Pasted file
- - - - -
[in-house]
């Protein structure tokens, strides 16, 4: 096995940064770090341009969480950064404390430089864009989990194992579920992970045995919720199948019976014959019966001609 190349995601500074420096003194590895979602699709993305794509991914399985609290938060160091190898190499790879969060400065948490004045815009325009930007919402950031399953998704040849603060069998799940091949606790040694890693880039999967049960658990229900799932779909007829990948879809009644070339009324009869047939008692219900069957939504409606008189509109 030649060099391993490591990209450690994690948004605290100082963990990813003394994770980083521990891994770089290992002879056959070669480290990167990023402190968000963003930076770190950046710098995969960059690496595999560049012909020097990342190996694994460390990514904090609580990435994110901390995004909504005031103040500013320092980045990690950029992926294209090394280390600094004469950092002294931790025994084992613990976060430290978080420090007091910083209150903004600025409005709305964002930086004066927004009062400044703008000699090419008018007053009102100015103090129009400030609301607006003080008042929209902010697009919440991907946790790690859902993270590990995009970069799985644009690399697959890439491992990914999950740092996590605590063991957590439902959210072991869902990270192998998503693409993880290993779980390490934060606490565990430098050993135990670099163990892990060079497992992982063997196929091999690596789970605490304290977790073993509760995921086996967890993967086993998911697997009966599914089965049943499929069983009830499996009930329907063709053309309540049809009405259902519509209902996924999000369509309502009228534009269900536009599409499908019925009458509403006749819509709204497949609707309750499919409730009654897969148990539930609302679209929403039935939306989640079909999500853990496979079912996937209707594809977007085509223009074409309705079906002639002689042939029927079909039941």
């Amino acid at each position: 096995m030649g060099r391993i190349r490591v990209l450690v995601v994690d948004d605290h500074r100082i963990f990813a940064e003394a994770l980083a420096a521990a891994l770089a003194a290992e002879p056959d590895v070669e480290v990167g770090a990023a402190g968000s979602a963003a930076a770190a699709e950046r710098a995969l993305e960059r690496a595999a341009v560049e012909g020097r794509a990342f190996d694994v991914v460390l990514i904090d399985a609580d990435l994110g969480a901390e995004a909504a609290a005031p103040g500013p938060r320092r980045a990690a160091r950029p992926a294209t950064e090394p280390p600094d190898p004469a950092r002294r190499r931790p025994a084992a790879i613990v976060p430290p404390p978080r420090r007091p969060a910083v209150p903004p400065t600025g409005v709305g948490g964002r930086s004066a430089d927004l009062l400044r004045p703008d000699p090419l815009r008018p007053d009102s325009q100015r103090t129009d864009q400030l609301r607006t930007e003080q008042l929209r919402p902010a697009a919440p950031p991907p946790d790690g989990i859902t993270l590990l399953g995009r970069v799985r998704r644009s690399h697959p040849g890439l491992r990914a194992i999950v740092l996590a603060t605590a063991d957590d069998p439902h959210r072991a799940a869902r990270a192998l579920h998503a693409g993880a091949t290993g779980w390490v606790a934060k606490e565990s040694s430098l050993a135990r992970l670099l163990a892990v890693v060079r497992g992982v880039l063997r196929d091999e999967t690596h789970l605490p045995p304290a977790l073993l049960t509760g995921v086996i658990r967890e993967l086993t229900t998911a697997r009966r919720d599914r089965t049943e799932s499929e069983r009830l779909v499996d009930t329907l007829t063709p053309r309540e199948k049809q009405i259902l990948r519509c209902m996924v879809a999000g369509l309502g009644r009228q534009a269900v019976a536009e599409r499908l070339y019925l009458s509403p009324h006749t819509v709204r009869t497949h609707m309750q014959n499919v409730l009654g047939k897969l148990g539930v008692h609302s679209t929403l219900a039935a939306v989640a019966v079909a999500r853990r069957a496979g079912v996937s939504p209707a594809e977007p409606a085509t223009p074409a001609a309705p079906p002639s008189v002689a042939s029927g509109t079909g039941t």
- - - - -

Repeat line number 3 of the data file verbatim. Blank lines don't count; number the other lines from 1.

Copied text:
């Amino acid at each position: 096995m030649g060099r391993i190349r490591v990209l450690v995601v994690d948004d605290h500074r100082i963990f990813a940064e003394a994770l980083a420096a521990a891994l770089a003194a290992e002879p056959d590895v070669e480290v990167g770090a990023a402190g968000s979602a963003a930076a770190a699709e950046r710098a995969l993305e960059r690496a595999a341009v560049e012909g020097r794509a990342f190996d694994v991914v460390l990514i904090d399985a609580d990435l994110g969480a901390e995004a909504a609290a005031p103040g500013p938060r320092r980045a990690a160091r950029p992926a294209t950064e090394p280390p600094d190898p004469a950092r002294r190499r931790p025994a084992a790879i613990v976060p430290p404390p978080r420090r007091p969060a910083v209150p903004p400065t600025g409005v709305g948490g964002r930086s004066a430089d927004l009062l400044r004045p703008d000699p090419l815009r008018p007053d009102s325009q100015r103090t129009d864009q400030l609301r607006t930007e003080q008042l929209r919402p902010a697009a919440p950031p991907p946790d790690g989990i859902t993270l590990l399953g995009r970069v799985r998704r644009s690399h697959p040849g890439l491992r990914a194992i999950v740092l996590a603060t605590a063991d957590d069998p439902h959210r072991a799940a869902r990270a192998l579920h998503a693409g993880a091949t290993g779980w390490v606790a934060k606490e565990s040694s430098l050993a135990r992970l670099l163990a892990v890693v060079r497992g992982v880039l063997r196929d091999e999967t690596h789970l605490p045995p304290a977790l073993l049960t509760g995921v086996i658990r967890e993967l086993t229900t998911a697997r009966r919720d599914r089965t049943e799932s499929e069983r009830l779909v499996d009930t329907l007829t063709p053309r309540e199948k049809q009405i259902l990948r519509c209902m996924v879809a999000g369509l309502g009644r009228q534009a269900v019976a536009e599409r499908l070339y019925l009458s509403p009324h006749t819509v709204r009869t497949h609707m309750q014959n499919v409730l009654g047939k897969l148990g539930v008692h609302s679209t929403l219900a039935a939306v989640a019966v079909a999500r853990r069957a496979g079912v996937s939504p209707a594809e977007p409606a085509t223009p074409a001609a309705p079906p002639s008189v002689a042939s029927g509109t079909g039941t």